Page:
INCOMING CARGO – GLOBAL questions

In Incoming Cargo8 MinutesBy NZ Trucking magazineMay 4, 2020

Speaking to press at the Freightliner Cascadia launch in Sydney recently, Daimler Truck AG boss Martin Daum was happy to take questions on broader subject matter.


Photo: Chairman of the board of management Daimler Truck AG, Martin Daum, speaks to the big global questions as part of his trip down under for Cascadia‘s launch.

There‘s an old adage in life and business about never forgetting your roots, and always remaining nimble. They‘re both easy to neglect and the price for doing so can be catastrophic, as demonstrated by the information revolution that left some household names looking like a flyblown buffalo carcass on the side of the Barkly Highway. Observing that happen has been of huge benefit to the automotive industry‘s established OEMs, who have acknowledged their potential fragility in the face of upstarts attempting to whip their legs off at the neck while they sleep. Even today‘s giants have their origins in a tinkerer‘s garage a century or more ago and so innovation, stealth, and nimbleness shouldn‘t be absent in their stem cell DNA. ‘Today‘ is not about fortune; today is about fronting up at the start line again, and attempting to be here for another century. Even as Daum took questions, Daimler – and Volkswagen Audi for that matter – were announcing significant staff cuts (10,000 in Daimler‘s case and just over 9000 in VA‘s).

Both companies are directing more resources into alternative power and autonomy research and development, and beginning the adaptation to a far less labour-intensive future product offering: EVs are far easier to make than oil burners. One has to be sympathetic to the plight of today‘s OEMs. They have to maintain our mobility while fending off challengers to their thrones, challengers with less responsibility, or reputation. Pulling off that double-act is a tough gig. As one DTNA executive told us, “Flying economy is the norm now”. ‘Platformisation‘ of existing product lines and collaboration as a means to curb costs will only intensify as combustion‘s ember dies also. Bespoke projects sitting in far-off markets (read Argosy Down-Under in Daimler‘s case) that amount to good money being poured after bad have – and will – continue to disappear.

Daimler from the top
“The world could survive without cars, but it could not survive without trucks,” said Martin Daum chairman of the board of management Daimler Truck AG. “One of the most important tools for our current economic society. Without trucks, everything would come to a stop.” “For all who keep the world moving,” is the way Daum describes the purpose of Daimler, a phrase from his podcast series ‘Transportation Matters‘ (Episode #4). He emphasised the importance of what they do in terms of producing a tool for customers, one the customer trusts to put food on the family table. “If we fail, we let them down.” He stressed the importance of developing technology that meets customer demand rather than creating technology and then trying to sell it, and developing technology that‘s easily deployable across the suite of brands, platforms in other words. He referred to it as the truck‘s “genetics”. Local customisation is selected from a global parts bin. Currently Daimler is investing €1.4bn (AU$2.2bn/NZ $2.35bn) per annum into R&D and, according to Daum, you need the combined weight of the three 300,000-vehicle sales regions – North American, Europe, and the rest – to be able to shoulder that (North Korea and Venezuela are the only two countries Daimler don‘t sell into directly).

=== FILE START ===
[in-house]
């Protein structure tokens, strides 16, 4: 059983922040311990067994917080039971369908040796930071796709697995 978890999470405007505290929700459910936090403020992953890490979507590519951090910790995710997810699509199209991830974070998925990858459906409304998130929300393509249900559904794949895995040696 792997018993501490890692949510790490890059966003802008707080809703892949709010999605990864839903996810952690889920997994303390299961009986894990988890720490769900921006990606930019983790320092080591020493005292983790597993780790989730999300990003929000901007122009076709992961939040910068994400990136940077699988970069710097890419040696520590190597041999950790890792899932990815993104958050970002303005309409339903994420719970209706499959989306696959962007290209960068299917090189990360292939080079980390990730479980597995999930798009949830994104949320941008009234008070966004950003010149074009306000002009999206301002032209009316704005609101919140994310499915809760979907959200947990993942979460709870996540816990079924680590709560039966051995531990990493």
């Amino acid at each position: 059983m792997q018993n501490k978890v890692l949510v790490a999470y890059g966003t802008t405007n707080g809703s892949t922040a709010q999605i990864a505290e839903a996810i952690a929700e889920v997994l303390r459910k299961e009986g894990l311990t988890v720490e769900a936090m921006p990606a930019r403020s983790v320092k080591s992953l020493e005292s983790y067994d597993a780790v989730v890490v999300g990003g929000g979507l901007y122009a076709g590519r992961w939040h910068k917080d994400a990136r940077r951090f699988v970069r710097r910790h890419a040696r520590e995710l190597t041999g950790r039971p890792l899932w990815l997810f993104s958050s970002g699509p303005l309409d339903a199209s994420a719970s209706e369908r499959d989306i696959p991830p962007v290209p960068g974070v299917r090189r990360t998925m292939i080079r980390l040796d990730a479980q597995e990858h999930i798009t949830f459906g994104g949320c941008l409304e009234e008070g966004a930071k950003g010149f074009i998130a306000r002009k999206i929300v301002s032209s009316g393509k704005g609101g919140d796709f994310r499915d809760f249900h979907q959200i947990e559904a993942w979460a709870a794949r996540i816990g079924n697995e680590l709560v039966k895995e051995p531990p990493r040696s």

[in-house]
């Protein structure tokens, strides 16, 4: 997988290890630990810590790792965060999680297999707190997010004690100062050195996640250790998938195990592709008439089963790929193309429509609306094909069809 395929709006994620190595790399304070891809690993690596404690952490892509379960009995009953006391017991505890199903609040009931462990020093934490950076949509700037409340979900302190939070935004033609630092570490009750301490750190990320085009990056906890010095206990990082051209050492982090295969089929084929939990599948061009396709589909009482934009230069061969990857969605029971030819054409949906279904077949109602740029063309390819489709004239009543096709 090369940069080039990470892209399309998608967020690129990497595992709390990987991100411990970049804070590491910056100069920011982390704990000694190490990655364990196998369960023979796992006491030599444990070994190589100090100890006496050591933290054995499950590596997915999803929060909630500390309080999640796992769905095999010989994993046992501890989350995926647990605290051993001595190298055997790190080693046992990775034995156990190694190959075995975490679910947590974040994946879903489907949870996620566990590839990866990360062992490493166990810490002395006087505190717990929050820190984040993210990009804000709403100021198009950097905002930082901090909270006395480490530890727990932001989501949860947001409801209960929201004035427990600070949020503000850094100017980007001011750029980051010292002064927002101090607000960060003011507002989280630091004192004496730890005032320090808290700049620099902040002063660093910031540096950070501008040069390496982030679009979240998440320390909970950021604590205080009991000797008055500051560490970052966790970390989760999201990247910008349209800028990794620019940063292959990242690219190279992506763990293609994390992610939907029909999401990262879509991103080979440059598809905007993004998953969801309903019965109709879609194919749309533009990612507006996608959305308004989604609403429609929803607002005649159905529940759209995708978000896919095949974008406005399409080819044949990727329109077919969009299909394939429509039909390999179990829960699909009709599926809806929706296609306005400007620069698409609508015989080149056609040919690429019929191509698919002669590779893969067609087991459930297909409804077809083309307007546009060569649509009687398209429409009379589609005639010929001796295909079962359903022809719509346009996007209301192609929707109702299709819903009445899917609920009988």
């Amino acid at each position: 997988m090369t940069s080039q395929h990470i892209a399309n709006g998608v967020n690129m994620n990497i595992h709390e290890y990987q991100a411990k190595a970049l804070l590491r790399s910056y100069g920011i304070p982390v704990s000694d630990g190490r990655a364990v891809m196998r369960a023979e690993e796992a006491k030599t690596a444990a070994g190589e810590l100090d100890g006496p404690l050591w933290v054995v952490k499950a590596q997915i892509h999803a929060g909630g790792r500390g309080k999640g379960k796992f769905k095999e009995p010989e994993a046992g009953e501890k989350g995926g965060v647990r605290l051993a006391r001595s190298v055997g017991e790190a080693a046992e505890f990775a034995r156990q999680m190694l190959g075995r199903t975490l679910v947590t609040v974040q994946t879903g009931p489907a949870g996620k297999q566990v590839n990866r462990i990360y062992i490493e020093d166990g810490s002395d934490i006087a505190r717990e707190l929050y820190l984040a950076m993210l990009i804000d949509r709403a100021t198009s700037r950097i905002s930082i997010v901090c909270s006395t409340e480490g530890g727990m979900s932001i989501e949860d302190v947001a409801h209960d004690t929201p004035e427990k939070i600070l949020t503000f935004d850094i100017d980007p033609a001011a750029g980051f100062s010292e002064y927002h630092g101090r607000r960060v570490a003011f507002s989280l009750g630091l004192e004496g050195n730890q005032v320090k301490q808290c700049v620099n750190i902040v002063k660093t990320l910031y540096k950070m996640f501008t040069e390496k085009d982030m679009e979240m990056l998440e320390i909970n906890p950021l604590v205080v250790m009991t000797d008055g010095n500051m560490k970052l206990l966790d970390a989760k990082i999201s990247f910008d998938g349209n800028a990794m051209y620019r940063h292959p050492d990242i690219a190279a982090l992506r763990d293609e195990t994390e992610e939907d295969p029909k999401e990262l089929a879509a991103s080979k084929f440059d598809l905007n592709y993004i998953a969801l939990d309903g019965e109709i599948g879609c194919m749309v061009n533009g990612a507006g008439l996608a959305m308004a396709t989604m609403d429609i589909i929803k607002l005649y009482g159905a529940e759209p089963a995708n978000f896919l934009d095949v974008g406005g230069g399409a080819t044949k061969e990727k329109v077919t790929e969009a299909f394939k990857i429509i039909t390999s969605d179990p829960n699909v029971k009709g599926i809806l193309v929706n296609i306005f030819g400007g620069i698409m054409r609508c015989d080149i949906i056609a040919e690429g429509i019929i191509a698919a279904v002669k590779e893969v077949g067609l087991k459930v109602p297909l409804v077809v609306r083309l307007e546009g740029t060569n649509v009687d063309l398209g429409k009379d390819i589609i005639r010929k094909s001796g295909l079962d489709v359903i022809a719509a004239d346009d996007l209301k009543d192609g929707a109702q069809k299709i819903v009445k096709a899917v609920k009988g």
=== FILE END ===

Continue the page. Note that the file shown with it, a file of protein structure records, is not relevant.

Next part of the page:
Part of that spend was last year‘s purchase of US autonomous vehicle systems supplier Torc Robotics, and although Daum announced at CES in Las Vegas last year an aggressive 10-year timeline to a commercially available L4 autonomous truck in the US, he noted that autonomy was a marathon not a sprint. Technical and regulatory development are huge tasks. On the subject of powertrains, he was at pains to emphasise Daimler was agnostic and stressed that batteries and fuel cells were just different ways of getting power in an EV. “A fuel cell truck and battery truck are fairly similar except batteries are replaced by a fuel cell stack. Both in my opinion have their challenges for the future, and both have their rewards. I see them as complementary technology, that it‘s actually the same truck, and so we develop in such a way that we can always take off the battery packs and replace them with a fuel cell. “The fuel cell Canter, which is an eCanter with all but the buffer battery removed and replaced with a fuel cell – I see that as the blueprint for the future”. Staying with eCanter, he said rollout here [Australia largely] was still contingent on the maturity of battery technology and demand from regulators. The latter he clarified by saying the alternative power technology is possible and available now but is still cost prohibitive by a considerable margin compared with diesel.

In terms of competition in the alternative powertrain market he said that when talking trucks, no one is in the “gaining business” phase currently. “Everyone is still in the gaining knowledge phase.” He said the three big pillars of reliability and reach, cost of ownership, and infrastructure still have to be solved. “EV and fuel cells are more expensive and there has to be a framework that supports them. Batteries and fuel stacks require more length to house the tanks and batteries. Difficult discussions as many roads are not set up for increased size.” Neither did he mince words around the task at hand in terms of global sustainability. “The Paris agreement means that by 2050 we don‘t have any combustion engines any more in any road mobility. We have to get there by 2050. That‘s 30 years. Thirty years ago I was already working at Daimler. It‘s changed a lot but nothing like that. We have young people with us now who will see that change.”